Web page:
A potential object is thus to optimize the transmission of information over subscriber access networks.
With the proposed method for transmitting information from and/or to a subscriber-side communication device at least one first communication relationship between the subscriber-side communication device and a decentralized communication device assigned to at least one communication network is configured. Furthermore at least one further communication relationship is set up between the decentralized communication device and a network access device implementing the connection to a higher-ranking communication network, with first information between the subscriber-side communication device and the higher-ranking communication network being exchanged via the at least one first and the at least one further communication relationship. Further information transferred via the at least one communication network to the decentralized communication device is transferred to the subscriber-side communication device in addition to the first information about the at least one first communication relationship.
The major advantage of the method proposed by the inventors lies in the fact that different types of data traffic such as multicast data traffic and bidirectional PPPoE data traffic for example (such as for example Internet data traffic) are able to be transferred over one and the same communication relationship or session between decentralized communication device and subscriber. This enables commercially-available subscriber-side communication devices designed for processing a session, such as current retail routers, to continue to be used for utilization of current information services and future services still to be introduced.
These and other objects and advantages of the present invention will become more apparent and more readily appreciated from the following description of the preferred embodiments, taken in conjunction with the accompanying drawings of which:
Reference will now be made in detail to the preferred embodiments of the present invention, examples of which are illustrated in the accompanying drawings, wherein like reference numerals refer to like elements throughout.
There are a plurality of protocol instances PPPoE in the DSLAM for termination of the PPP or PPPoE protocol or session. Within the framework of the method a first PPPoE session ps1 is set up between the decentralized communication device DSLAM and the customer premises equipment CPE. Furthermore a second PPPoE session ps2 is set up between the decentralized communication device DSLAM and the BRAS. Within the framework of the method the decentralized communication device DSLAM assumes the role of a “man-in-the middle”, which remains invisible to the subscriber and also to the respective Internet service providers operating the BRASs. Advantageously the two PPPoE sessions ps1, 2 are linked in the decentralized communication device DSLAM such that data packets (e.g. Network Control Protocol or NCP data packets) are passed on transparently from one session to the other in a manner in which only one end-to-end session is outwardly visible at the outer end points of the individual sessions ps1, 2. The effect of this is that, if the first PPPoE session ps1 is cleared down, the second PPPoE session ps2 is also automatically cleared down.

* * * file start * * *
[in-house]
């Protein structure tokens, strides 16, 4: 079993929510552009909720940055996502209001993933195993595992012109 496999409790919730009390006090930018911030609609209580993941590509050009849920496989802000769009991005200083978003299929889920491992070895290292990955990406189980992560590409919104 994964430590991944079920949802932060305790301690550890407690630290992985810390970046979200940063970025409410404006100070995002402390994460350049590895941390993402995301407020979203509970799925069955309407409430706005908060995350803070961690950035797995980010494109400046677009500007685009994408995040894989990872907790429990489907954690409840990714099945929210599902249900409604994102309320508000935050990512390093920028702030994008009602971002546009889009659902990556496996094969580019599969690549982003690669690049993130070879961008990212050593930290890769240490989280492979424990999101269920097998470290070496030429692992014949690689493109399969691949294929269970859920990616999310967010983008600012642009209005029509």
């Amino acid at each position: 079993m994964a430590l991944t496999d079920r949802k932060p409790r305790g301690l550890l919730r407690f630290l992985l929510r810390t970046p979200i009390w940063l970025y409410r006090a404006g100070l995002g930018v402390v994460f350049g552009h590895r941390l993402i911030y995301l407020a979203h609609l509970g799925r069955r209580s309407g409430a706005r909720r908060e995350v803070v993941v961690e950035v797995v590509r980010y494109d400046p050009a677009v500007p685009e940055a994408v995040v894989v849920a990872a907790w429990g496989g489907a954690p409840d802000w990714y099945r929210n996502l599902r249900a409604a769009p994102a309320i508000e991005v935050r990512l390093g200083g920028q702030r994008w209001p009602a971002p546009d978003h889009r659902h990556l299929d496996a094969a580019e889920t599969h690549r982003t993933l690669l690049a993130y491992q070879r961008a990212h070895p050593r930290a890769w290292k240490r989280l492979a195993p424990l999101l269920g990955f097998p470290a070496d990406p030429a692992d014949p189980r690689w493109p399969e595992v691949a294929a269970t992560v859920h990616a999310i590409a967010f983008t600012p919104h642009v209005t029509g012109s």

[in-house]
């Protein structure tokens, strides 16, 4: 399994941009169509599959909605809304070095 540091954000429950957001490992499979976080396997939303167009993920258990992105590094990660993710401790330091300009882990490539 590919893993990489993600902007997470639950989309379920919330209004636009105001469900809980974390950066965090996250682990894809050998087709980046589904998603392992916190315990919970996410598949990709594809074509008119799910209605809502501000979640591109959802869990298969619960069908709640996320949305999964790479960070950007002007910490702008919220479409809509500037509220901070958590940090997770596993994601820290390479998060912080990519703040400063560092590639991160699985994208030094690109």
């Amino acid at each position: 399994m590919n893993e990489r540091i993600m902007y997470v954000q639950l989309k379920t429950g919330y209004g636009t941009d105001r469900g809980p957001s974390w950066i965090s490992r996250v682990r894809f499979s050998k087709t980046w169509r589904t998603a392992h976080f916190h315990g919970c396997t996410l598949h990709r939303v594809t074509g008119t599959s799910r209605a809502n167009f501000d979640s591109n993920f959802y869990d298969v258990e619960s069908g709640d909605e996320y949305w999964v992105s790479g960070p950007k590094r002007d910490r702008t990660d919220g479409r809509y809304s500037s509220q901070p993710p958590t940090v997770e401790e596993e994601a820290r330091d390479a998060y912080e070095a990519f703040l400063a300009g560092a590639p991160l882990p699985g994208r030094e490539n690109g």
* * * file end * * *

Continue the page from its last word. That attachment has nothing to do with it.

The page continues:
The transparent linkage is embodied such that for example, for an establishment of a PPPoE session in the direction of the BRAS initiated by the subscriber, the first PPPoE session ps1 is set up between subscriber or CPE and the decentralized communication device DSLAM and the first password and account information transferred via this PPPoE session is captured by the decentralized communication device DSLAM. The password and account information will also be used by the decentralized communication device DSLAM to set up the second PPPoE session ps2 to the respective BRAS.
Since the “man-in-the-middle” functionality implemented by the decentralized communication device DSLAM is transparent to the outside world, commercially-available communication devices such as modems, routers and BRAS servers can continue to be used. It is assumed for further embodiments that the subscriber has set up both a connection to the Internet (surfing the Internet by PC) and has also requested specific multimedia information by a set top box STB.
Within the framework of current multimedia services such as IPTV or video-on-demand for example, the corresponding multimedia information icast such as e.g. MPEG datastreams is transferred by broadcast or multicast from the video server VSERV via the aggregation network AGG assigned to the subscriber access network Access to the decentralized communication device DSLAM. In addition bidirectional Internet data traffic iwww is transferred via the BRAS and via the second PPPoE session ps2 to the decentralized communication device DKE. The information relevant for a subscriber, icast, iwww, is selected, multiplexed and the multiplexed data stream imux is transmitted via the first PPPoE session ps1 to the subscriber TLN in each case via a multiplexer MUX arranged in the decentralized communication device DSLAM. The multiplexed data stream imix thus transmitted to the customer premises equipment CPE of the subscriber TLN is forwarded by the NAT router functionality NAT_ROUT arranged in the customer premises equipment CPE to the relevant connected terminal STB, PC, IP via the LAN.